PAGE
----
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I was chuffed to have my single poem submission accepted for publication in this new poetry anthology which focuses on the River Mersey and the land and the people around it.

My contribution is ‘Beached’ – a poem about finding love, and all sorts of other things (don’t ask!), in New Brighton, a resort right at the end of the estuary.

For those not in the know, New Brighton used to be the North of England’s best seaside resort. It once had a tower taller than Blackpool’s, and a lido that was, in its day, the biggest in Europe.

Here is the final stanza of my poem …

They found each other at first sight.

Their ships collided eloquently

in the mouth of the Mersey

and the currents of their lives

ran free, intermingling.

Thanks to Barry Wood, editor of The Quality of Mersey, for including my poem.

There are three very good poems by Barry in the anthology – including ‘Bidston Hill to Mersey’. Barry evokes the hill’s magic for kids playing there, and its history as a home for both technology and a Viking goddess! Yes, that side of the Mersey, was once very much Viking territory.

A brilliant rhyming poem by Ali Harwood, ‘The Dun Gush’, brings to life the emotion that the Mersey, and Liverpool, seems to stir in many people.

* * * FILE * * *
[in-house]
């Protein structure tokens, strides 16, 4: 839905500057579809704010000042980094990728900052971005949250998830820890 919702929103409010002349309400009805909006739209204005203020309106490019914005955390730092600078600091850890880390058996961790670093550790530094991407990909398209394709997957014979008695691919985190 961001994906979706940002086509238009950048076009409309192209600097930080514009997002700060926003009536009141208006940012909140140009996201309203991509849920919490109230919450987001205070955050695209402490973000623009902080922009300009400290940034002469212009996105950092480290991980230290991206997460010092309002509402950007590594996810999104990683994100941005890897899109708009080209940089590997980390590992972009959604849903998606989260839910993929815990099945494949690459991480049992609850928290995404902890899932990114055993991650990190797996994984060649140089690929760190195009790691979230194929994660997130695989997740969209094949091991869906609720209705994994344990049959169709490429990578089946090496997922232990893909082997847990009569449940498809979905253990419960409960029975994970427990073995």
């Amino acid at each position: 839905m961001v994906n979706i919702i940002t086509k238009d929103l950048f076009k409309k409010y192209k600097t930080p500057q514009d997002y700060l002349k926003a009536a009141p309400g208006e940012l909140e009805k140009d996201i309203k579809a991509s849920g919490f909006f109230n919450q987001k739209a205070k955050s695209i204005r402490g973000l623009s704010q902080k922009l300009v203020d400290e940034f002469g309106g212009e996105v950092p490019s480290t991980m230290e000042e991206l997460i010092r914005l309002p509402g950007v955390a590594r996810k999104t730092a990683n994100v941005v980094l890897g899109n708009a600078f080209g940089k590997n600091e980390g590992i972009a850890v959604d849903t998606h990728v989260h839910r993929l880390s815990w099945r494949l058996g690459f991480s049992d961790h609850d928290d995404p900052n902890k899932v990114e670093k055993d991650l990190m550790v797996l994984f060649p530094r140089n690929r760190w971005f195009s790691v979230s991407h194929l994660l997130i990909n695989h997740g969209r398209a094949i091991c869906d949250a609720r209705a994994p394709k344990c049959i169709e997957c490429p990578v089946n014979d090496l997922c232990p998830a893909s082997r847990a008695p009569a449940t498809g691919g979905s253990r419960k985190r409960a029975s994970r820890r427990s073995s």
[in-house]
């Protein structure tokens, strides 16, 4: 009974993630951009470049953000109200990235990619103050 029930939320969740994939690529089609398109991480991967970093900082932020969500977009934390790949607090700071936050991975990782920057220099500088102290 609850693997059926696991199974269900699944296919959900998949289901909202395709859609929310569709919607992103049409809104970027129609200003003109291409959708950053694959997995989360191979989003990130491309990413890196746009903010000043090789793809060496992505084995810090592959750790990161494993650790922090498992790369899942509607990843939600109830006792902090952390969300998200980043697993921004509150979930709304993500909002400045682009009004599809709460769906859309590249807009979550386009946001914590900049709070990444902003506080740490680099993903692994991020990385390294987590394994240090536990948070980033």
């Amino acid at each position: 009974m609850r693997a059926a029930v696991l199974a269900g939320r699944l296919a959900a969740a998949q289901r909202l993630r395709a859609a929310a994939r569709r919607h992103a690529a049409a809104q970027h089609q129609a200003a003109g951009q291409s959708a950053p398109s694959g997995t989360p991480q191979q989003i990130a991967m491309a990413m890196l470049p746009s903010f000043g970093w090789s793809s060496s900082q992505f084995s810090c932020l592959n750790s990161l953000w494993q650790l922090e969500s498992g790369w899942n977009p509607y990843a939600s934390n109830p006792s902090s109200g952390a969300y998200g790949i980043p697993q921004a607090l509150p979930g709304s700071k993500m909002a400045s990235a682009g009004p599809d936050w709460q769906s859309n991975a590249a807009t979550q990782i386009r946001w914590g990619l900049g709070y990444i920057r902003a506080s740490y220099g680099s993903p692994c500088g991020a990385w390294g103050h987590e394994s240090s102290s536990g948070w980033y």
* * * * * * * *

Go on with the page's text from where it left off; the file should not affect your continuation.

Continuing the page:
Don’t miss the excellent poems by Michelle Wright, Paul Waring, John Oldershaw, David Subacchi, Aaron Murdoch, Lucy Pickavance and Sue Bordley.

This is a difficult book to review in detail, because so many of my Merseyside poet friends are published in it. Hurrah for them, and apologies if I’ve failed to mention any of you. I just don’t want this write-up to look like a shopping list, that’s all. 

The poetry scene - writing and performance-wise - is a huge cultural force in Merseyside, and particularly in Liverpool and across the river on the Wirral. It’s good that this new Mersey anthology celebrates that art, that soul, and of course, we have been here several times before, not least with the HUGELY successful anthology The Mersey Sound featuring the work of Liverpool poets Roger McGough, Brian Patten and Adrian Henri in the 1960s. That book has now sold more than half a million copies!

The new anthology, The Quality of Mersey, came about when John Gorman (who knew the previous generation of Liverpool poets very well) had the idea of gathering together a series of poems by the region’s new generation of writers – from different areas of the River Mersey from source to mouth.

Many of the poems were given a public reading in Liverpool last month (October) at an event which, sadly, I couldn’t attend because I was on holiday in Corralejo on the island of Fuerteventura at the time.

Interestingly, Corralejo seems to be where I get most of my poetic inspiration these days!

But thanks, anyway, to Ali Harwood for reading out my poem (and his own, obviously) at the anthology’s public launch.

The book is a great read, and is dedicated to the memory of Tonia Bevins of the Vale Royal Writers' Group. Tonia was a regular at the Dead Good Poets in Liverpool. 

The Quality of Mersey, £3.99, is a not-for-profit venture. To order a copy, email the editor, Barry Woods on and he  will sort that for you.



This was a play close to my heart; it’s about the painful decline of local newspapers.